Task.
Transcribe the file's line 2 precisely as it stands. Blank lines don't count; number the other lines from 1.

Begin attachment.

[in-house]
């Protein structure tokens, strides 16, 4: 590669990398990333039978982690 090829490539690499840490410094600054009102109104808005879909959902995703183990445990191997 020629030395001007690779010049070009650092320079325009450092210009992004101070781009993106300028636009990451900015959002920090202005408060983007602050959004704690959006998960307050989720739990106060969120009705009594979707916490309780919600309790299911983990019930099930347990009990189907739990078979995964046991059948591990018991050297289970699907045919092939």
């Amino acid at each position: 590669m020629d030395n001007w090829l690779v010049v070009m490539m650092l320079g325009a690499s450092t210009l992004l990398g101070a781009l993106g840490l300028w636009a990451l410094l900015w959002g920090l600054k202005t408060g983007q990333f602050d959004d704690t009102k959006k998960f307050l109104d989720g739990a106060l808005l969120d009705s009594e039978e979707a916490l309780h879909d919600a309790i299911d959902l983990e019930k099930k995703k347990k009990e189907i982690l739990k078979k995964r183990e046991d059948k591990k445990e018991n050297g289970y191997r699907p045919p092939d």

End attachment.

């Protein structure tokens, strides 16, 4: 590669990398990333039978982690 090829490539690499840490410094600054009102109104808005879909959902995703183990445990191997 020629030395001007690779010049070009650092320079325009450092210009992004101070781009993106300028636009990451900015959002920090202005408060983007602050959004704690959006998960307050989720739990106060969120009705009594979707916490309780919600309790299911983990019930099930347990009990189907739990078979995964046991059948591990018991050297289970699907045919092939």